On the other hand, the Spanish believed that defeat to a communist nation could be seen equally as damaging. It comes as almost an inevitability that the USSR and Spain would be drawn against each other in the last 8. The British press was quick to note the 'sporting and political interest' which enshrouded the contest. It was hoped by many that the tie would help to 'break the ice' between the two nations with the two-legged fixture set to become the first direct contact between the rivals since 1939. Such was the predicted animosity, UEFA had even toyed with idea of playing the matches at neutral venues like Geneva and Vienna.[9]

Despite originally agreeing to play the tie, Spanish officials would eventually change their minds. Those in Madrid had clamoured for tickets and the draw of the Soviet's had even surpassed that of the English, who were due to play Spain at the Bernabeu in May. Perhaps this explains Franco's later withdrawal as pro-communist feelings may have been bolstered by the arrival of Yashin, Ivanov and co. The USSR were willing to play the tie. Perhaps encouraged by what they had believed to be their strongest ever side, victory was likely. They were through to the final tournament without having to play their quarter-final.

The final tournament was a dream for the far-left. Three of the four qualified nations were from the Eastern Bloc - USSR, Czechoslovakia and Yugoslavia. Hosts France would complete the selection and the first Euros were about to begin. The Soviet Union would comfortably ease into the final after a 3-0 thumping of Czechoslovakia in Marseille. The other semi-final saw one of the game's greatest ever games as Yugoslavia narrowly edged out the hosts 5-4. It would mean a final between two nations 'behind the iron curtain'. For all of Spain's suspicion and anxiety over pro-communist feeling, their withdrawal could be seen as a failure. Now, a communist country was to rule the continent.

The final was surprisingly broadcast on the BBC with one writer from the Belfast Telegraph writing about how he was ‘entranced by the skill of the players’ and the ‘gallant pronunciation of the players' names by commentator Kenneth Wolstenholme’.[10] The match had seen only 17,000 supporters in attendance but an exceptional performance from the Soviet Union. With the scores being level at full-time it would take until the 113th minute for the winner to be found. Viktor Ponedelnik’s header proved to be the difference and the first European Nations' Cup was heading to the USSR. 


The European Nations' Cup had proven a moderate success and four years later, it would be boosted by the entries from nine more countries. The home nations (except Scotland) even took part and the final four of the competition saw a more even West/East split. Denmark and Hungary would join the Soviets and the Spanish in Spain. The final would see Spain face the Soviet Union. After the debacle four years previous, there is a sense of inevitability about it. This time, the Spanish would play the tie and even emerge as winners. Failure to compete in 1960 and a failure to progress at the 1962 World Cup meant Franco had no option but to embrace the Euros.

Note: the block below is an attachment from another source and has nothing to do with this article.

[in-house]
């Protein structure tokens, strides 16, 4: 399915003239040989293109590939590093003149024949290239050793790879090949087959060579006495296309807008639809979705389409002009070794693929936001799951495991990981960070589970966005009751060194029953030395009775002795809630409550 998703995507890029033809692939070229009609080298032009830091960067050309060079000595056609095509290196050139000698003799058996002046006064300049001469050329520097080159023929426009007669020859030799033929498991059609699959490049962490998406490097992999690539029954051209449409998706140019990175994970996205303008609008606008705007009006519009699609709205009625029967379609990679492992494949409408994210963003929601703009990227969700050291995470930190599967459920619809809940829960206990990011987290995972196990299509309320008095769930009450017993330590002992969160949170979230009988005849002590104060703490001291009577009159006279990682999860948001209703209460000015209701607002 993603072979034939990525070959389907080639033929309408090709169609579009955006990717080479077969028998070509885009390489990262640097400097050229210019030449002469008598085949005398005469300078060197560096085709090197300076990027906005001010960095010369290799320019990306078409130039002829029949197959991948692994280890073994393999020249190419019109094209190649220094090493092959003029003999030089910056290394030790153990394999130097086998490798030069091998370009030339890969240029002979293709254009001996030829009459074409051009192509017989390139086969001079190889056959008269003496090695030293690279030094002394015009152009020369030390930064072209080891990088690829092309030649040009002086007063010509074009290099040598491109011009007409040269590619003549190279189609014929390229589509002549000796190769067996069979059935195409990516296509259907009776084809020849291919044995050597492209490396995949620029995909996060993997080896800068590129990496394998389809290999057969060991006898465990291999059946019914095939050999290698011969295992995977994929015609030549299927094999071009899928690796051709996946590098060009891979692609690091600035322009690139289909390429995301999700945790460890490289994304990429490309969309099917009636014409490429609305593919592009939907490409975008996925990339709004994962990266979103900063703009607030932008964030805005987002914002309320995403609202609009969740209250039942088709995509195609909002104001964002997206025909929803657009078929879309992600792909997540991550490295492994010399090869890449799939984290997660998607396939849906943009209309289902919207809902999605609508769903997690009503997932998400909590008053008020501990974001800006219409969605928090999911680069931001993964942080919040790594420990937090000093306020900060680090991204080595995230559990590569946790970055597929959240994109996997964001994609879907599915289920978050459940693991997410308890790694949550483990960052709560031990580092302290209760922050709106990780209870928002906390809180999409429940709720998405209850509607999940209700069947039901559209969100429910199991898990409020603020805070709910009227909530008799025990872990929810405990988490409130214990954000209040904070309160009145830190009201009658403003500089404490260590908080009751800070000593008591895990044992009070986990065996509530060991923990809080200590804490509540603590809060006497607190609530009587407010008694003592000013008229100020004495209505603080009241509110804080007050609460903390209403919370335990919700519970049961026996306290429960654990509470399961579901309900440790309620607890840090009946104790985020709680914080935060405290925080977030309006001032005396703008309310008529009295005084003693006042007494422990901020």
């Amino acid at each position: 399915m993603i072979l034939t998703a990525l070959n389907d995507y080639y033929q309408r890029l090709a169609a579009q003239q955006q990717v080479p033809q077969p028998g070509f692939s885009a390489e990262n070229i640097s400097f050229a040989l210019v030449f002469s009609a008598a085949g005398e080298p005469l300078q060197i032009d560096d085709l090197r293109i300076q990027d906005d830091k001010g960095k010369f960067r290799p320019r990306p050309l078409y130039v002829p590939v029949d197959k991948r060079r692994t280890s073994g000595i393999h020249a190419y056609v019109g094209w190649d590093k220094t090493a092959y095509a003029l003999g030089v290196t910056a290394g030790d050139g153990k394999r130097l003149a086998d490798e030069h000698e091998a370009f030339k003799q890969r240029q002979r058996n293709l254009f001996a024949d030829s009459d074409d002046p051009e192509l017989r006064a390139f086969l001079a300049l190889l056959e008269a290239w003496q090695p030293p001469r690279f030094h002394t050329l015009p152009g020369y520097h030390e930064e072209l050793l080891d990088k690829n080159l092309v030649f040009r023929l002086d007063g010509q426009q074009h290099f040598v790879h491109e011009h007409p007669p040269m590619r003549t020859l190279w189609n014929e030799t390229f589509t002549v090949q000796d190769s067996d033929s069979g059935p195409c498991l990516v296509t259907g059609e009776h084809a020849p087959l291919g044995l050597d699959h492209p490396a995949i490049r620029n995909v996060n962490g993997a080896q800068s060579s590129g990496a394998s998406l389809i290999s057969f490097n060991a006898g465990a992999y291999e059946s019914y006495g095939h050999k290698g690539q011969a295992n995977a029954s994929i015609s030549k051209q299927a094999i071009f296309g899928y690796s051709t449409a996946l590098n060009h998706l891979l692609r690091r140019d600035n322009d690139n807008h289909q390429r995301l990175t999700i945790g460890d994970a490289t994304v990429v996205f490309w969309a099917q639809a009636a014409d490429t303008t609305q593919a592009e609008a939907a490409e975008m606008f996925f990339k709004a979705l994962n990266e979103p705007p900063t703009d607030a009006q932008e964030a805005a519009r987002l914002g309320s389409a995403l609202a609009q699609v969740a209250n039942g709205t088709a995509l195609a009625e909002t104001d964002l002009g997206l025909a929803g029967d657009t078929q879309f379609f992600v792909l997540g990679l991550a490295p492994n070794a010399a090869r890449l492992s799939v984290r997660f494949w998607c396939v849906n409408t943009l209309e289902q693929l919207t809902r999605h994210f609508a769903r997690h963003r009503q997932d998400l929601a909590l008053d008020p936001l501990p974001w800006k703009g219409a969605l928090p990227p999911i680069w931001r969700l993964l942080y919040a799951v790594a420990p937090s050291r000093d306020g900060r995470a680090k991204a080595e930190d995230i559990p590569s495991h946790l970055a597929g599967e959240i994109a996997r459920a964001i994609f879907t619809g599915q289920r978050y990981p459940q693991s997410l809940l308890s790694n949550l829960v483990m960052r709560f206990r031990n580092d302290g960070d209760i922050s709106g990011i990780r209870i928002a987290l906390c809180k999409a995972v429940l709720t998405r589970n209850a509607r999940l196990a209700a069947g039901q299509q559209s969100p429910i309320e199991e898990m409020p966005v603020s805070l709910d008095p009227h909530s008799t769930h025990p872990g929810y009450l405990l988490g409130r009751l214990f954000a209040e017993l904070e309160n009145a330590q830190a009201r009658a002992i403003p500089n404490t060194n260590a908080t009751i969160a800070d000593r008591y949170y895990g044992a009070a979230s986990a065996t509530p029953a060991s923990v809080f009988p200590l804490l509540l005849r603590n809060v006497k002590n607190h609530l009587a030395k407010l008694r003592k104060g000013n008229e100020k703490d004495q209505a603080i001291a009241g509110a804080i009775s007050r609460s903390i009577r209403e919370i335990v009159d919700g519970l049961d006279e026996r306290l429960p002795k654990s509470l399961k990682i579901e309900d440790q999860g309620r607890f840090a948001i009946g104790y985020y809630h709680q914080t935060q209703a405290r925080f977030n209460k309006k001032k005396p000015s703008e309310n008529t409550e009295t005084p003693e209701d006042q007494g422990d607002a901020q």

'Marcelino’s winning goal had shown the limits of state power in manipulating football to construct images and representations of a peaceful, stable, consensual Spanish society.'[11]
Politics and football are intrinsically linked. In the modern day, we are often told that the two should be kept apart but in reality it is almost impossible. The early 1960s demonstrated how states understood the role football can play in the promotion of patriotism and sadly at times, nationalism. Sport could be seen as a way of reflecting the wider nation behind the badge. In 1960, the USSR had grown into one the two dominant superpowers and by emerging victorious, they had flexed their muscle before what would be one of history's most pivotal decades, the 1960s. On the other hand, Spanish victory in '64 highlighted the shift in rhetoric from within Spain as it opened itself to a new Europe. Next year's Euros will see both nations compete once again for UEFA's top prize - let's hope they meet somewhere along the line!


Notes:

[1] UEFA Publication, ‘UEFA’s Euro: 60 years on’, UEFA Direct, Issue 179, 01 July 2018, Available at: https://www.uefa.com/
[2] Gordon Banks, Banksy: The Autobiography of an English Football Hero (London: Penguin, 2003)
[3] Nick Fitzgerald, 'The Story of Real Madrid and the Franco Regime', These Football Times, 2017
[4] Duncan Shaw, Football and Francoism (Madrid, Alianza, 1987)
[5] Timothy Ashton, Soccer in Spain: Politics, Literature and Film (Plymouth: Scarecrow, 2013) p.28
[6] Quiroga, Alejandro, 'Spanish Fury: Football and National Identities under Franco', European history quarterly, 2015, Volume 45, Issue 3
[7] Philippe Vonnard, 'A Competition that Shook European Football: The Origins of the European Champion Clubs' Cup, 1954–1955', Sport in History, 2014, Volume 34, Issue 4
[8] Alan McDougall, East Germany and the Europeanisation of Football', Sport in History, 2015, Volume 35, Issue 4
[9] Torbay Express and South Devon Echo, 18 April 1960 
[10] Belfast Telegraph, 11 July 1960
[11] Jim O'Brien, 'Football, Identity and Mass Populism in Spanish Society', Social Sciences and Educational Research Review, 2015 

©The Football History Boys, 2020